This bridge was rebuilt after a "100 year flood" wiped out the previous one in 1998. It was rebuilt with some of the twisted girders of the prior bridge as a reminder that this one, in time, will likely be washed out as well.
Soon, we started seeing more people and we realized we were near Cedar Falls. Though the hiking is great, you can drive to almost all of the features in the Hocking Hills area and take short walks. A couple of places are even accessible down a paved path by wheelchair.
We walked up to the falls - again dry - and took some photos.
According to another sign, the early folks called this Cedar Falls because of all the evergreens, but they aren't any cedars around - they're mostly hemlocks.
We were joined there by several families enjoying this lovely day and taking pictures of their kids as they climbed around on the rocks.
Linda & I sat down on a rock wall and had our lunch while we people-watched and laughed at the typical child-parent interactions.
Kid: "Dad, can I climb up there where those other kids are?" Dad: "Go ahead, but if you fall and break anything, I'm gonna kill ya." OR ...
Mom: "Don't go there! It's dangerous. You're gonna fall in the water ... get away from there!" Kid: "Aw Mom, I'm not gonna .... Ooops."
After feeding and amusing ourselves, we headed back. Rather than backtrack, which you know I hate to do, we climbed up several steps and took the Old Man's Cave Gorge Trail along the rim of the gorge.
The trail back started out by the road and the Cedar Falls parking area, but then we crossed a short suspension bridge ....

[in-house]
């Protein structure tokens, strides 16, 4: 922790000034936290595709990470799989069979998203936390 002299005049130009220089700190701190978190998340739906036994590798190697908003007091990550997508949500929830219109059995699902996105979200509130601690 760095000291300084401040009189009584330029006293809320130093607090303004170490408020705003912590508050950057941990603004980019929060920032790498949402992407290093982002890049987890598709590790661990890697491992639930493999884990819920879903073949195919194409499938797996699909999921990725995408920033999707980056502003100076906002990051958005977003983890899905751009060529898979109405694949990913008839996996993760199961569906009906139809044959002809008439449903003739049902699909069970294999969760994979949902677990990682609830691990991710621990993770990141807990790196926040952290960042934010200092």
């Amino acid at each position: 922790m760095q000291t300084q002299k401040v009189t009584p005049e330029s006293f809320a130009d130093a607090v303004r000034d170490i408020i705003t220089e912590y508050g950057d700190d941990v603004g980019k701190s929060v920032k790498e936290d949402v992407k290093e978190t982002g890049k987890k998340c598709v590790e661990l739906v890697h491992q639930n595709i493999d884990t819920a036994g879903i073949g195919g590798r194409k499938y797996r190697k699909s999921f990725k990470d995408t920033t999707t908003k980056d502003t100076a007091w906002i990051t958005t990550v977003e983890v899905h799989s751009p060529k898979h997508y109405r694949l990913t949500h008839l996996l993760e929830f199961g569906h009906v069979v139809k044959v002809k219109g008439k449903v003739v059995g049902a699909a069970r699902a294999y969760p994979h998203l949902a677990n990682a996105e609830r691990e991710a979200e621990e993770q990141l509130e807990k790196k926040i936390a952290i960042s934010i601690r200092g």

and we were soon back in the woods.
The trip back along the rim wasn't nearly as scenic, but it was much easier. There were a few hills, but no potential ankle breaking spots with roots and rocks and no stairs, wood, rock, or otherwise.
After a couple miles, we came to Rose Lake which sits in a valley just below the campground.
We were about a mile from Old Man's Cave, but we left the trail and headed up into the campground cutting off about a half mile. It was a wonderful five and a half mile hike and the weather couldn't have been more perfect.
When it got dark, the full moon was coming up over the trees. I decided to walk down to the lake to see if I could get some decent moon reflection shots. I grabbed my tripod and headlight and made the short trek.
The moon had gotten a little high on me, and I really had no idea what I was doing. But I took a bunch of pics and ended up with a couple I liked. This one isn't the best of the reflection, but I like the moon through the tree limbs.
While I was down by the lake, a deer walked along the edge of the woods just a few feet away. With the silence, I could hear the crunching of the dry leaves with each step, and I could see its outline just good enough in the moonlight.
I packed up and walked toward the campground. With my steps on the gravel, the deer heard me and bounded deeper into the woods. There's nothing quite like sitting outside in dead silence under a full moon listening to the sounds of the forest.
And with that my friends, we'll call it an end to a great day.